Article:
I always wanted to be with my parents on Halloween. Trick or treating felt like a dangerous activity, and I was always more relaxed and comfortable if my parents were there.
I grew up going with the same group of people from my neighborhood every year, and everyone was always incredibly accommodating. We would have a pizza party with all the families and then the night would begin as we hit every house in town. I was young and often did not realize how hard my parents had to work in order to accommodate my allergies. I can’t remember a single time that anyone in our group ate candy with nuts in it. Each kid would show a piece of candy from the trick or treat bag to their parents to ask permission before eating it. I thought it was normal. In reality, they were asking if they could eat the candy near me.
My mom would make little treat bags every year with a few of my favorite safe candies in it. Keep in mind, my trick or treating was taking place before the top eight allergens were even identified. She would then give these bags to the neighbors in the houses around us. That way, I had something safe and special to get from trick or treating.
I was a very polite kid and always said thank you when receiving my candy. I never wore a Halloween mask, but my acting experience led me to smile graciously as people dropped Reese’s and Snickers into my bag. It was an unspoken rule that if we needed to reach our hands into a nut laden candy bowl, my sister would take one for me and drop it into my bag. I wasn’t worried about carrying around the candy since it was all wrapped, and honestly, I wasn’t eating it anyway. My parents would always carry around some safe candy, so if I wanted to eat any while we were trick or treating, I didn’t have to worry about possibly having an allergic reaction.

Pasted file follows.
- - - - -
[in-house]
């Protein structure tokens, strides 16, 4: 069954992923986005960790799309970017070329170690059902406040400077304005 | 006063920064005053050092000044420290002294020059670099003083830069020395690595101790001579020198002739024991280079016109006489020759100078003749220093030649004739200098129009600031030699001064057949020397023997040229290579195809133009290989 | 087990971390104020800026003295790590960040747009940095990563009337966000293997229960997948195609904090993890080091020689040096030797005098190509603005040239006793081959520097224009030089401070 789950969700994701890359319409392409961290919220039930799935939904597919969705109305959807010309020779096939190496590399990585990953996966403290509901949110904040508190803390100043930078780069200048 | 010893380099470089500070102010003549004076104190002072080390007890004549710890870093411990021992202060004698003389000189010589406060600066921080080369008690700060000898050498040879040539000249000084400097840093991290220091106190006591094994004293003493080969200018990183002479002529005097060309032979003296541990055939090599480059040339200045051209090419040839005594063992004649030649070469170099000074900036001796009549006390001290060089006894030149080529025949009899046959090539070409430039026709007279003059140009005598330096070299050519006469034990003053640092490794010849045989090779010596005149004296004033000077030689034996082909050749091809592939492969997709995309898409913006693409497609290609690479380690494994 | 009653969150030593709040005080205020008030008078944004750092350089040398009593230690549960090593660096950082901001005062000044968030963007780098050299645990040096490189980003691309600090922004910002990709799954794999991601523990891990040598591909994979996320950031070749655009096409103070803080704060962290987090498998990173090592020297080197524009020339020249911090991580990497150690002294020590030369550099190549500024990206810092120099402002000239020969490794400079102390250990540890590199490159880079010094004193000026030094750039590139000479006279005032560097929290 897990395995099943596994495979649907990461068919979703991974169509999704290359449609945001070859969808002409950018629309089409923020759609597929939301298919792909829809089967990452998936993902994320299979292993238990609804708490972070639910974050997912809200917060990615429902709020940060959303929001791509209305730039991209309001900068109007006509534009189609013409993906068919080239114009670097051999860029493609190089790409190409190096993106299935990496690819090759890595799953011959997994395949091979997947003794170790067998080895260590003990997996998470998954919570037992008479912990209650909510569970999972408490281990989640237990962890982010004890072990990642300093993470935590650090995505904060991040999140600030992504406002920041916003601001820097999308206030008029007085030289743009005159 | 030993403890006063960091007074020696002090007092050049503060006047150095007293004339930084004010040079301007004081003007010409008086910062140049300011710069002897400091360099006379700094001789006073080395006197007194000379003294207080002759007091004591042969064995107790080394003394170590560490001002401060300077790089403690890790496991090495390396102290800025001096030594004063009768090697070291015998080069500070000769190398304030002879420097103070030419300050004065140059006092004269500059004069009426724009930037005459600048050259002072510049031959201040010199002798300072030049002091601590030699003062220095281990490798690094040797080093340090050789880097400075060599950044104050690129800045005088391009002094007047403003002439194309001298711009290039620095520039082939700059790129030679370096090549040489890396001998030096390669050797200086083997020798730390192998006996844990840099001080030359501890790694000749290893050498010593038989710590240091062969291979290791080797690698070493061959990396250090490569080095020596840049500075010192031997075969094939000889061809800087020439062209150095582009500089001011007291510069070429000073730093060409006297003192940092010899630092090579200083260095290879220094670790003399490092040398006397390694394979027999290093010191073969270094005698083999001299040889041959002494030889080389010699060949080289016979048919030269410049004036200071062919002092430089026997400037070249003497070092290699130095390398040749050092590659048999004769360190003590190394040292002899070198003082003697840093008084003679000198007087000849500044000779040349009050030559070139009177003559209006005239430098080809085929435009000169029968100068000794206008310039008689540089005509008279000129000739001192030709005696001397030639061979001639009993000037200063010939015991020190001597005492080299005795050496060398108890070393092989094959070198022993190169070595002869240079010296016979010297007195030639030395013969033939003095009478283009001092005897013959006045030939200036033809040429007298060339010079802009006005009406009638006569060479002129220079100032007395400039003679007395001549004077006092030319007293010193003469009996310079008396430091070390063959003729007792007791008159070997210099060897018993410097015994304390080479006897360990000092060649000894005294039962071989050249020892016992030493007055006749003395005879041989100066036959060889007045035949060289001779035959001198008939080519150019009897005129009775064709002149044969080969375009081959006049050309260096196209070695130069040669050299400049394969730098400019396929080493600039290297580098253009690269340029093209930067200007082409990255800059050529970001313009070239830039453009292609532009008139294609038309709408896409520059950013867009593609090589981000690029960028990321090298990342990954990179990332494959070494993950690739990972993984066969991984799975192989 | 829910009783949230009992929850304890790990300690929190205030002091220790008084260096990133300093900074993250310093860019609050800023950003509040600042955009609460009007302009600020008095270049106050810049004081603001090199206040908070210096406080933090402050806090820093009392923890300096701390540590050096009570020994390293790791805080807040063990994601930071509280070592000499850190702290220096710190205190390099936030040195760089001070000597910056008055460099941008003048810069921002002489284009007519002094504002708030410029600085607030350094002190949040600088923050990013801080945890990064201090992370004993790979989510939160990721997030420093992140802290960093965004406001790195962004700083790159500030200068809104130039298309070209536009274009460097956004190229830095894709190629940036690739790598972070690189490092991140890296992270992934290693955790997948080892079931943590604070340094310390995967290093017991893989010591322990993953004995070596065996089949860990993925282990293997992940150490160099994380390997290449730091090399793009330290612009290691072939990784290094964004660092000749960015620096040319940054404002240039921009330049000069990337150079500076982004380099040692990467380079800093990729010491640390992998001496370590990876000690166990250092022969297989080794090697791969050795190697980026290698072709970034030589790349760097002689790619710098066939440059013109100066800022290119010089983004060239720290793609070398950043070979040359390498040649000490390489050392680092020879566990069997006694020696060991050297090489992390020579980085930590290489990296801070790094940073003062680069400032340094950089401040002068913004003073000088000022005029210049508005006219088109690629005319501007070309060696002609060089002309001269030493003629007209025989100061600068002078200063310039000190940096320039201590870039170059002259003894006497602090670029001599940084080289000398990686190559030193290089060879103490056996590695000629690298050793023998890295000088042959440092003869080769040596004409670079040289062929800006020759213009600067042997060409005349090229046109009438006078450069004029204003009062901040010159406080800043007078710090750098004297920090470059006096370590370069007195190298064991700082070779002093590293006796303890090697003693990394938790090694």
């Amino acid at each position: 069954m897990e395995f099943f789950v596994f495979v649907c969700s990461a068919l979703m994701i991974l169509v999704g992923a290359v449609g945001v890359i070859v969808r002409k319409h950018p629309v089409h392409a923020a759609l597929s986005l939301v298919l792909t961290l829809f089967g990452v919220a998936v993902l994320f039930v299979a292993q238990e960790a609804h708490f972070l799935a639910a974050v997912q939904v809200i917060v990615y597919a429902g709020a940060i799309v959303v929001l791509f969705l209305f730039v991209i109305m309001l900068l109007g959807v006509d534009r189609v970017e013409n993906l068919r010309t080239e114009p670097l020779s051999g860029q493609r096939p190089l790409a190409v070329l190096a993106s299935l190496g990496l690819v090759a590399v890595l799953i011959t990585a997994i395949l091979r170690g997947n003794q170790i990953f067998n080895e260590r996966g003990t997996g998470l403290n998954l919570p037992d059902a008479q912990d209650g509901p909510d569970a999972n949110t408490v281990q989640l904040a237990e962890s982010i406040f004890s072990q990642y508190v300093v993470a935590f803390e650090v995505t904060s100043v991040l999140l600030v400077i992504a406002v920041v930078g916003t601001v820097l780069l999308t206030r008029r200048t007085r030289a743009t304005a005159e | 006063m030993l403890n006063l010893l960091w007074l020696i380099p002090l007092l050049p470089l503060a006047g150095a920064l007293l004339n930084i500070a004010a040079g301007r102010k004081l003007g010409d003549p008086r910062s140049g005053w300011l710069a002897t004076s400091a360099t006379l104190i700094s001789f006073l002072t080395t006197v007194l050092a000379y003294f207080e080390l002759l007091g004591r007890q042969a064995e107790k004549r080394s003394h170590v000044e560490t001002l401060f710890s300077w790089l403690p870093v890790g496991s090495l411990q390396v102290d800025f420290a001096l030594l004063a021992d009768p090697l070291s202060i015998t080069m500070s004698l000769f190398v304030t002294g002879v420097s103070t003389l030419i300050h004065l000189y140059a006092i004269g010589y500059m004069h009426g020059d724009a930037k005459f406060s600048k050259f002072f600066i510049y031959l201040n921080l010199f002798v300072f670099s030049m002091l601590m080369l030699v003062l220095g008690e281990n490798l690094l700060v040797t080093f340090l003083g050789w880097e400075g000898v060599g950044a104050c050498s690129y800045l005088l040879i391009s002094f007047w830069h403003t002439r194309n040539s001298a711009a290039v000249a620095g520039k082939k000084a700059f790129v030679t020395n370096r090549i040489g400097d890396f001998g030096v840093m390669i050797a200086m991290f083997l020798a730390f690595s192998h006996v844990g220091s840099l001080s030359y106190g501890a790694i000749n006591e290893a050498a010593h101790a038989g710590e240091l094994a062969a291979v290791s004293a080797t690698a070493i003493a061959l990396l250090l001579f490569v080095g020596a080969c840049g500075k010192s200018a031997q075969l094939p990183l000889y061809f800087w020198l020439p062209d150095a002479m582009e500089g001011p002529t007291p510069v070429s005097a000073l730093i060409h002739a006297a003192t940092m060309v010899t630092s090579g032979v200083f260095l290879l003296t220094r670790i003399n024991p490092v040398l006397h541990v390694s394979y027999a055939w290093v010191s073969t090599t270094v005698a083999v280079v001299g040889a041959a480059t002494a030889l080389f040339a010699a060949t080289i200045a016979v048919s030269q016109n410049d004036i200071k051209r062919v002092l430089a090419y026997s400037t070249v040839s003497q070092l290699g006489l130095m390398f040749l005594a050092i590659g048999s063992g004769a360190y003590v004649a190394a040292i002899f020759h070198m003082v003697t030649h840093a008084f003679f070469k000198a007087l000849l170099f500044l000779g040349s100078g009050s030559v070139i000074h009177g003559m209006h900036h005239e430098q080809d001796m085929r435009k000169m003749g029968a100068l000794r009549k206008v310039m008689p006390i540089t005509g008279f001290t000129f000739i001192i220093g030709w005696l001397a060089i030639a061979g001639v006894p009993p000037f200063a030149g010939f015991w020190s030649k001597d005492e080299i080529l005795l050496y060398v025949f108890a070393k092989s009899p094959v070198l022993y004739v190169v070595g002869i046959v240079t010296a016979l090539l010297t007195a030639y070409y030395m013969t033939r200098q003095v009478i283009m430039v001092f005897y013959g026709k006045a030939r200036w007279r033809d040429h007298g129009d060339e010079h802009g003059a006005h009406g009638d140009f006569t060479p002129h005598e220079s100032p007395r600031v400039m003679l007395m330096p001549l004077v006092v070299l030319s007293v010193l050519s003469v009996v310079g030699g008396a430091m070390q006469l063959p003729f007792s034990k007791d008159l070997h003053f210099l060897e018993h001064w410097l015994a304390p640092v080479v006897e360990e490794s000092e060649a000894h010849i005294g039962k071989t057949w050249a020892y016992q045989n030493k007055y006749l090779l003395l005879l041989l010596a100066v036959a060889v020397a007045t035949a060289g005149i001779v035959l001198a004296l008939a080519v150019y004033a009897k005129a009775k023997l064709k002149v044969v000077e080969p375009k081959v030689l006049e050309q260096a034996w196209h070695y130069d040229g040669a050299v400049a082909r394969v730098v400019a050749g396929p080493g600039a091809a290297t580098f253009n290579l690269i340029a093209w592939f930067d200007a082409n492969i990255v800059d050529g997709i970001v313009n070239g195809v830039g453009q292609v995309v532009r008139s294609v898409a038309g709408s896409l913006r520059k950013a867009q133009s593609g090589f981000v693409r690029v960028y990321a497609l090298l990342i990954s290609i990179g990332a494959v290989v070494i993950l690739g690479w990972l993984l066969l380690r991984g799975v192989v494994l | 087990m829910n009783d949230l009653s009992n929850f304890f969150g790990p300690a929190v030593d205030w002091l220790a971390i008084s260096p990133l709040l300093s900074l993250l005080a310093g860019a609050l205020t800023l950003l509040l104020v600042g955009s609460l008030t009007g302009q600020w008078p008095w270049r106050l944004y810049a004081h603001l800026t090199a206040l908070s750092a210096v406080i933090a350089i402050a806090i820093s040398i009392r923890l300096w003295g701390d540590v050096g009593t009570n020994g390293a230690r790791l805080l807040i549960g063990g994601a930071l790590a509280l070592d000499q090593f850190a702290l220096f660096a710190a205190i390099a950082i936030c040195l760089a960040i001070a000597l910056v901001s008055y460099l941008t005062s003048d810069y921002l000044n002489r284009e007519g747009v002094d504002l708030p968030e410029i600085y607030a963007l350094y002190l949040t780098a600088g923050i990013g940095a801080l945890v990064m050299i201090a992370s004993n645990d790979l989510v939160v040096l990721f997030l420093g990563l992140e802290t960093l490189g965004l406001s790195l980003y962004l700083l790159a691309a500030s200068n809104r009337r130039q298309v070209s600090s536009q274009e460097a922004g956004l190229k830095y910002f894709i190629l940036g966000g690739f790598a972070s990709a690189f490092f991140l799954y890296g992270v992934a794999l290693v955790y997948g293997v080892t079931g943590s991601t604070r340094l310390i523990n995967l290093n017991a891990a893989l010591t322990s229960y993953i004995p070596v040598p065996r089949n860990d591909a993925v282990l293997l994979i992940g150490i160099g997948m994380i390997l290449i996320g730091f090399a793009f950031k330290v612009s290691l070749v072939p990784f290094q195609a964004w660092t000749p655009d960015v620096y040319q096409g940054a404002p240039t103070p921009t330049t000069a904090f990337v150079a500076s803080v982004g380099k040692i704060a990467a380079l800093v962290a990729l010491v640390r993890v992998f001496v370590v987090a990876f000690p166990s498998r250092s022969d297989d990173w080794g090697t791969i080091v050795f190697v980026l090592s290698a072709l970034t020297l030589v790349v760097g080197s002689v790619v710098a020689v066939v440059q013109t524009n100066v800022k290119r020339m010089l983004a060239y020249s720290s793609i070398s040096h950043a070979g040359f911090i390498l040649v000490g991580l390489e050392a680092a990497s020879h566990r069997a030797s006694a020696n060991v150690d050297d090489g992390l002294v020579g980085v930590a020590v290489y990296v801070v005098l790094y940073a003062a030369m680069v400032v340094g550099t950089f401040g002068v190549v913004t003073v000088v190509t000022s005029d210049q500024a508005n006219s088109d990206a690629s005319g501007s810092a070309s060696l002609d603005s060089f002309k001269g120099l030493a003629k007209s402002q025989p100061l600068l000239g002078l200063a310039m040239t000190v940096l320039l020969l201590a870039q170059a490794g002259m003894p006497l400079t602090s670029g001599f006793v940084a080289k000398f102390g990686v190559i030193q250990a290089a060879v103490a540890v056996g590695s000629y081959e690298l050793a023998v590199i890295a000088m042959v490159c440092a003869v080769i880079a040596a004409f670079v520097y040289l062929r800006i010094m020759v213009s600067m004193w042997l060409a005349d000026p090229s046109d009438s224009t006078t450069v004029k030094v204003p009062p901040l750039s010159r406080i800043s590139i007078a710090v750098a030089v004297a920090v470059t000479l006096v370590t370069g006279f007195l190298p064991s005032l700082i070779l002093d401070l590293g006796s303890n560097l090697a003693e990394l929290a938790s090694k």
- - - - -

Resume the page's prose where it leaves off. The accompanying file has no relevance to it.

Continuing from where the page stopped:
After hours of trick or treating, we would finally arrive home exhausted, but excited to count our candy. My sister and I would dump out the candy all over the floor and immediately count it all while each separating our candy into two piles. I would stand back and boss my parents around as they counted my candy. One pile was nut free and the other pile was nut containing.
All of the nut containing candy would quickly disappear into a big bag for the Great Pumpkin. Who is the Great Pumpkin, you may ask? Well, he is a combined invention from Charlie Brown and my parents. For those who are not familiar with “It’s the Great Pumpkin, Charlie Brown,” let me clue you in. In the Charlie Brown TV special, Linus sits in the pumpkin patch all Halloween night waiting for the Great Pumpkin to rise from the pumpkin patch and bring toys to all the children.
Well, the Great Pumpkin came to visit me and my sister every single year. In exchange for our nut containing Halloween candy, the Great Pumpkin would come into our house and leave each of us a note and a toy. That’s how my sister and I got our favorite Polly Pocket car to play with. It was always something very special that couldn’t even compare to the candy we gave up. For as far back as I can remember, I always have an amazing Great Pumpkin memory from each year.
Halloween is definitely a tough one in the food allergy world, but it doesn't have to be. I remember always loving it. Sure, there were parties I missed and candy I wish I could try, but it ended up turning into an amazing family holiday. We have always gone all out with the decorations, the Great Pumpkin would "come," and my mom sewed all of our costumes every year. My family worked hard to make it about the Halloween experience and not the candy. If you need tips for making your Halloween allergy friendly, check out FARE's Teal Pumpkin Project!